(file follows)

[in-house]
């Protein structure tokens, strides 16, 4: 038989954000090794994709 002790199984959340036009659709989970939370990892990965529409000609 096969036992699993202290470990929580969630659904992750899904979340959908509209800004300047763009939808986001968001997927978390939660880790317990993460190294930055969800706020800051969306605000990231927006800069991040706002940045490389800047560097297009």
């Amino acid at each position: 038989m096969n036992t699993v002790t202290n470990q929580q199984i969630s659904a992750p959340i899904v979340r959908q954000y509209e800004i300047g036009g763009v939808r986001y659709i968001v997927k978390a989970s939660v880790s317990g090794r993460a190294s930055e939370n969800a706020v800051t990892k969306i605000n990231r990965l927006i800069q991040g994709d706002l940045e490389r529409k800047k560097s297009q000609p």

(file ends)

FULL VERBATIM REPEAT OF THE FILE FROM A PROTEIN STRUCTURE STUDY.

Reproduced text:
[in-house]
């Protein structure tokens, strides 16, 4: 038989954000090794994709 002790199984959340036009659709989970939370990892990965529409000609 096969036992699993202290470990929580969630659904992750899904979340959908509209800004300047763009939808986001968001997927978390939660880790317990993460190294930055969800706020800051969306605000990231927006800069991040706002940045490389800047560097297009």
């Amino acid at each position: 038989m096969n036992t699993v002790t202290n470990q929580q199984i969630s659904a992750p959340i899904v979340r959908q954000y509209e800004i300047g036009g763009v939808r986001y659709i968001v997927k978390a989970s939660v880790s317990g090794r993460a190294s930055e939370n969800a706020v800051t990892k969306i605000n990231r990965l927006i800069q991040g994709d706002l940045e490389r529409k800047k560097s297009q000609p």